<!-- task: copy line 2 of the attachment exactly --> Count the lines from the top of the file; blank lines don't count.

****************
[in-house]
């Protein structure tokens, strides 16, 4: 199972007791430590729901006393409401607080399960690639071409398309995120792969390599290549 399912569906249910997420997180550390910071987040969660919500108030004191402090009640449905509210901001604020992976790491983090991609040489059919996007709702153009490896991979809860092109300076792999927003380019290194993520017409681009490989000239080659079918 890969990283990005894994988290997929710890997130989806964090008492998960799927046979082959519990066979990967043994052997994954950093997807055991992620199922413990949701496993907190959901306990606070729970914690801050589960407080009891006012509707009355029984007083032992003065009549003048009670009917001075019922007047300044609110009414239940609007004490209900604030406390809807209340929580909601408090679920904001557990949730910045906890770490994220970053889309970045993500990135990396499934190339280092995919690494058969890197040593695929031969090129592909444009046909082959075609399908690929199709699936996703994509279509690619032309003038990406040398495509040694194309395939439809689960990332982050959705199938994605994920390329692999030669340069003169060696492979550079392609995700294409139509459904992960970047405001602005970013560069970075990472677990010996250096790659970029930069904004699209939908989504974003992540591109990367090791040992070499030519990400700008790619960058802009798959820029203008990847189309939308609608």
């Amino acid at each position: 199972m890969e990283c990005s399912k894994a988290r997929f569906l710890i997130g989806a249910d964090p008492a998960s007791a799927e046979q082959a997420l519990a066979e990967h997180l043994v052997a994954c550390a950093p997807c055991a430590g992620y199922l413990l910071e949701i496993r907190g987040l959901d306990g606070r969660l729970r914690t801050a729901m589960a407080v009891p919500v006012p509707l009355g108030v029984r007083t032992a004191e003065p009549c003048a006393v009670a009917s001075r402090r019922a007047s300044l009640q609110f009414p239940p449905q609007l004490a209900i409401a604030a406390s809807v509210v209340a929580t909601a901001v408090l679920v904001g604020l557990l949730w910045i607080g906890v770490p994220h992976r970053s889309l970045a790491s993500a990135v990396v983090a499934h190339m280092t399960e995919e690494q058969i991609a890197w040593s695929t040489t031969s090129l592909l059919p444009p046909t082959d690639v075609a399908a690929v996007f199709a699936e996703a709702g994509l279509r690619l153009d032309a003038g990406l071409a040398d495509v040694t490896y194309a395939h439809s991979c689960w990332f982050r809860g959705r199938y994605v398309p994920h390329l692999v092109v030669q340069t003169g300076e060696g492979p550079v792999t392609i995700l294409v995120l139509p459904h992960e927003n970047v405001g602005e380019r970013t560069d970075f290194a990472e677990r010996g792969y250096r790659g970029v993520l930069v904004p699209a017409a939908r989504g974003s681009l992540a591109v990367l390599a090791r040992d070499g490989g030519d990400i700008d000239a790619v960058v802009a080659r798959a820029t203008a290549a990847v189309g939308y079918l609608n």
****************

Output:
């Protein structure tokens, strides 16, 4: 199972007791430590729901006393409401607080399960690639071409398309995120792969390599290549 399912569906249910997420997180550390910071987040969660919500108030004191402090009640449905509210901001604020992976790491983090991609040489059919996007709702153009490896991979809860092109300076792999927003380019290194993520017409681009490989000239080659079918 890969990283990005894994988290997929710890997130989806964090008492998960799927046979082959519990066979990967043994052997994954950093997807055991992620199922413990949701496993907190959901306990606070729970914690801050589960407080009891006012509707009355029984007083032992003065009549003048009670009917001075019922007047300044609110009414239940609007004490209900604030406390809807209340929580909601408090679920904001557990949730910045906890770490994220970053889309970045993500990135990396499934190339280092995919690494058969890197040593695929031969090129592909444009046909082959075609399908690929199709699936996703994509279509690619032309003038990406040398495509040694194309395939439809689960990332982050959705199938994605994920390329692999030669340069003169060696492979550079392609995700294409139509459904992960970047405001602005970013560069970075990472677990010996250096790659970029930069904004699209939908989504974003992540591109990367090791040992070499030519990400700008790619960058802009798959820029203008990847189309939308609608």